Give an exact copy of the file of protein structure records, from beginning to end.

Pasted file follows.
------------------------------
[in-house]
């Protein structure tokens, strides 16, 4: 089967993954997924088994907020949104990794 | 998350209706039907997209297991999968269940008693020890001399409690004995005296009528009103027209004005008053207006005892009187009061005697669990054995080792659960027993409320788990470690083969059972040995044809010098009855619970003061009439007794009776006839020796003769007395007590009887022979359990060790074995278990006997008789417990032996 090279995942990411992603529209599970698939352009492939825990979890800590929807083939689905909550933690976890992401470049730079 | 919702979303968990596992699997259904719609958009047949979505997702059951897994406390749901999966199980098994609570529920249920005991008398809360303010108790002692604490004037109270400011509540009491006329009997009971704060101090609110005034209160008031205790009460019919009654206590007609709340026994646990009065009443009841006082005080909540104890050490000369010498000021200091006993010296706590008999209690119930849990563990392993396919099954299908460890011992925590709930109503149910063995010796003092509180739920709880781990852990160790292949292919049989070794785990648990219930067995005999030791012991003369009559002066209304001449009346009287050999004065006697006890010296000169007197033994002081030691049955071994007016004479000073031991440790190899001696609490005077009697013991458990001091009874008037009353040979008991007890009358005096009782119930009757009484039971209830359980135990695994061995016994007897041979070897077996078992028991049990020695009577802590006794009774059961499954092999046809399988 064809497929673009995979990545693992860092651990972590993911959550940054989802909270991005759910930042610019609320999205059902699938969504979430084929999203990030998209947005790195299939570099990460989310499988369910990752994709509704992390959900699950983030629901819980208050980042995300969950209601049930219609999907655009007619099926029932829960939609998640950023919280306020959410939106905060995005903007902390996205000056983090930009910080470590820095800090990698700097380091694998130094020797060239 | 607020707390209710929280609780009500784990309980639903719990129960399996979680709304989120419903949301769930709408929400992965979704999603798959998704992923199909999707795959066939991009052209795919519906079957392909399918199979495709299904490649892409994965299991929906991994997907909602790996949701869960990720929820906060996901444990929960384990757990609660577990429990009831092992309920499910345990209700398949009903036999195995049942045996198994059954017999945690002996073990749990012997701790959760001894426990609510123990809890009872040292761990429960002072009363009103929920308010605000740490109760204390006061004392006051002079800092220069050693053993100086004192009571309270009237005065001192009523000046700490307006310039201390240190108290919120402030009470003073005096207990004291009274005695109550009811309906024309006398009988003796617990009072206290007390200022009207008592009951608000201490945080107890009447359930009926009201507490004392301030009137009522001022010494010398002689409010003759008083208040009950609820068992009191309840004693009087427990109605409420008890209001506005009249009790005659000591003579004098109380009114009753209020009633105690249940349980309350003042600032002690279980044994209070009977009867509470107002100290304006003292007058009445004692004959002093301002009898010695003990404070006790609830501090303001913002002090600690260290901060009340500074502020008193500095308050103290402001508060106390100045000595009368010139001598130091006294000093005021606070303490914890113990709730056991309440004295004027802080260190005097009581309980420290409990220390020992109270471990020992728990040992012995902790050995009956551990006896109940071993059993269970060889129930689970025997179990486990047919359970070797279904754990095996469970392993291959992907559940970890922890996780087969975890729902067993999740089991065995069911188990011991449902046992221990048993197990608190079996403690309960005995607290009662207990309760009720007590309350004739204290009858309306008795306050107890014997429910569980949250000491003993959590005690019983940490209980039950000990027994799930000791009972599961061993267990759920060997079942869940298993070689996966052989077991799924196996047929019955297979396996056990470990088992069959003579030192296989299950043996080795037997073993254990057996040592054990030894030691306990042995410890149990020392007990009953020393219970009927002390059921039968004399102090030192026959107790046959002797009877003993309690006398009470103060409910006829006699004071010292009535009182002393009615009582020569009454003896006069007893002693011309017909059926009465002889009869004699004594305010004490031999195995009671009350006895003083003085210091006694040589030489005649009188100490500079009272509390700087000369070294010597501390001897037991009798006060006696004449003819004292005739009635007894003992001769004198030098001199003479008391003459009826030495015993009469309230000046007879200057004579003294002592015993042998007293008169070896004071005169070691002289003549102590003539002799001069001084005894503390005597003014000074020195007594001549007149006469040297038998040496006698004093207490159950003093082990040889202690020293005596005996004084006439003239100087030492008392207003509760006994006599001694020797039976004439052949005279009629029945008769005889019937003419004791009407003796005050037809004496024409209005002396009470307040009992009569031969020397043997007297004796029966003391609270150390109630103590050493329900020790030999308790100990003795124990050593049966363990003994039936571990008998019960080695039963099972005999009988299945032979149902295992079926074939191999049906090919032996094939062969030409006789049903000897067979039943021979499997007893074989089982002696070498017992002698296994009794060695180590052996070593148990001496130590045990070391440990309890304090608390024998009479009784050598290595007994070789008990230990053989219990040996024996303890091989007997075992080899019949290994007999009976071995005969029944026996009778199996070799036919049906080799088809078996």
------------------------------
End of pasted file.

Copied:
[in-house]
């Protein structure tokens, strides 16, 4: 089967993954997924088994907020949104990794 | 998350209706039907997209297991999968269940008693020890001399409690004995005296009528009103027209004005008053207006005892009187009061005697669990054995080792659960027993409320788990470690083969059972040995044809010098009855619970003061009439007794009776006839020796003769007395007590009887022979359990060790074995278990006997008789417990032996 090279995942990411992603529209599970698939352009492939825990979890800590929807083939689905909550933690976890992401470049730079 | 919702979303968990596992699997259904719609958009047949979505997702059951897994406390749901999966199980098994609570529920249920005991008398809360303010108790002692604490004037109270400011509540009491006329009997009971704060101090609110005034209160008031205790009460019919009654206590007609709340026994646990009065009443009841006082005080909540104890050490000369010498000021200091006993010296706590008999209690119930849990563990392993396919099954299908460890011992925590709930109503149910063995010796003092509180739920709880781990852990160790292949292919049989070794785990648990219930067995005999030791012991003369009559002066209304001449009346009287050999004065006697006890010296000169007197033994002081030691049955071994007016004479000073031991440790190899001696609490005077009697013991458990001091009874008037009353040979008991007890009358005096009782119930009757009484039971209830359980135990695994061995016994007897041979070897077996078992028991049990020695009577802590006794009774059961499954092999046809399988 064809497929673009995979990545693992860092651990972590993911959550940054989802909270991005759910930042610019609320999205059902699938969504979430084929999203990030998209947005790195299939570099990460989310499988369910990752994709509704992390959900699950983030629901819980208050980042995300969950209601049930219609999907655009007619099926029932829960939609998640950023919280306020959410939106905060995005903007902390996205000056983090930009910080470590820095800090990698700097380091694998130094020797060239 | 607020707390209710929280609780009500784990309980639903719990129960399996979680709304989120419903949301769930709408929400992965979704999603798959998704992923199909999707795959066939991009052209795919519906079957392909399918199979495709299904490649892409994965299991929906991994997907909602790996949701869960990720929820906060996901444990929960384990757990609660577990429990009831092992309920499910345990209700398949009903036999195995049942045996198994059954017999945690002996073990749990012997701790959760001894426990609510123990809890009872040292761990429960002072009363009103929920308010605000740490109760204390006061004392006051002079800092220069050693053993100086004192009571309270009237005065001192009523000046700490307006310039201390240190108290919120402030009470003073005096207990004291009274005695109550009811309906024309006398009988003796617990009072206290007390200022009207008592009951608000201490945080107890009447359930009926009201507490004392301030009137009522001022010494010398002689409010003759008083208040009950609820068992009191309840004693009087427990109605409420008890209001506005009249009790005659000591003579004098109380009114009753209020009633105690249940349980309350003042600032002690279980044994209070009977009867509470107002100290304006003292007058009445004692004959002093301002009898010695003990404070006790609830501090303001913002002090600690260290901060009340500074502020008193500095308050103290402001508060106390100045000595009368010139001598130091006294000093005021606070303490914890113990709730056991309440004295004027802080260190005097009581309980420290409990220390020992109270471990020992728990040992012995902790050995009956551990006896109940071993059993269970060889129930689970025997179990486990047919359970070797279904754990095996469970392993291959992907559940970890922890996780087969975890729902067993999740089991065995069911188990011991449902046992221990048993197990608190079996403690309960005995607290009662207990309760009720007590309350004739204290009858309306008795306050107890014997429910569980949250000491003993959590005690019983940490209980039950000990027994799930000791009972599961061993267990759920060997079942869940298993070689996966052989077991799924196996047929019955297979396996056990470990088992069959003579030192296989299950043996080795037997073993254990057996040592054990030894030691306990042995410890149990020392007990009953020393219970009927002390059921039968004399102090030192026959107790046959002797009877003993309690006398009470103060409910006829006699004071010292009535009182002393009615009582020569009454003896006069007893002693011309017909059926009465002889009869004699004594305010004490031999195995009671009350006895003083003085210091006694040589030489005649009188100490500079009272509390700087000369070294010597501390001897037991009798006060006696004449003819004292005739009635007894003992001769004198030098001199003479008391003459009826030495015993009469309230000046007879200057004579003294002592015993042998007293008169070896004071005169070691002289003549102590003539002799001069001084005894503390005597003014000074020195007594001549007149006469040297038998040496006698004093207490159950003093082990040889202690020293005596005996004084006439003239100087030492008392207003509760006994006599001694020797039976004439052949005279009629029945008769005889019937003419004791009407003796005050037809004496024409209005002396009470307040009992009569031969020397043997007297004796029966003391609270150390109630103590050493329900020790030999308790100990003795124990050593049966363990003994039936571990008998019960080695039963099972005999009988299945032979149902295992079926074939191999049906090919032996094939062969030409006789049903000897067979039943021979499997007893074989089982002696070498017992002698296994009794060695180590052996070593148990001496130590045990070391440990309890304090608390024998009479009784050598290595007994070789008990230990053989219990040996024996303890091989007997075992080899019949290994007999009976071995005969029944026996009778199996070799036919049906080799088809078996």